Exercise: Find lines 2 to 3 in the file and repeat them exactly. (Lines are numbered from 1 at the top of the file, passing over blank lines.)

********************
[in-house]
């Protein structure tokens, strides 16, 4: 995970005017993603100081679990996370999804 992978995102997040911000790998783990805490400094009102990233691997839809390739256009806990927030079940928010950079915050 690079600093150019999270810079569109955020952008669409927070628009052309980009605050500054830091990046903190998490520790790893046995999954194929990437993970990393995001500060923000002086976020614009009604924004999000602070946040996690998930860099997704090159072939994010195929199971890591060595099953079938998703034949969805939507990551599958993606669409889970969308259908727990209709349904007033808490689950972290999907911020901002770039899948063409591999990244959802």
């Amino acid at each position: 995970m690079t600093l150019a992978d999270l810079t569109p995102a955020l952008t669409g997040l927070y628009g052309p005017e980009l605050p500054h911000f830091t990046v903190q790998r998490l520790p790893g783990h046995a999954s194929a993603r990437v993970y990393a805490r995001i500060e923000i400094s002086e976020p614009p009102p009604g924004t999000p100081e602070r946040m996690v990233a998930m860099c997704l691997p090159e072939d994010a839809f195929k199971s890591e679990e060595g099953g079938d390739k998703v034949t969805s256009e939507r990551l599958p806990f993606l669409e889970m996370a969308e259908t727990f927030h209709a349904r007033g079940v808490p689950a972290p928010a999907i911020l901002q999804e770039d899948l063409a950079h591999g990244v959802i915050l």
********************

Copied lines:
């Protein structure tokens, strides 16, 4: 995970005017993603100081679990996370999804 992978995102997040911000790998783990805490400094009102990233691997839809390739256009806990927030079940928010950079915050 690079600093150019999270810079569109955020952008669409927070628009052309980009605050500054830091990046903190998490520790790893046995999954194929990437993970990393995001500060923000002086976020614009009604924004999000602070946040996690998930860099997704090159072939994010195929199971890591060595099953079938998703034949969805939507990551599958993606669409889970969308259908727990209709349904007033808490689950972290999907911020901002770039899948063409591999990244959802």
């Amino acid at each position: 995970m690079t600093l150019a992978d999270l810079t569109p995102a955020l952008t669409g997040l927070y628009g052309p005017e980009l605050p500054h911000f830091t990046v903190q790998r998490l520790p790893g783990h046995a999954s194929a993603r990437v993970y990393a805490r995001i500060e923000i400094s002086e976020p614009p009102p009604g924004t999000p100081e602070r946040m996690v990233a998930m860099c997704l691997p090159e072939d994010a839809f195929k199971s890591e679990e060595g099953g079938d390739k998703v034949t969805s256009e939507r990551l599958p806990f993606l669409e889970m996370a969308e259908t727990f927030h209709a349904r007033g079940v808490p689950a972290p928010a999907i911020l901002q999804e770039d899948l063409a950079h591999g990244v959802i915050l």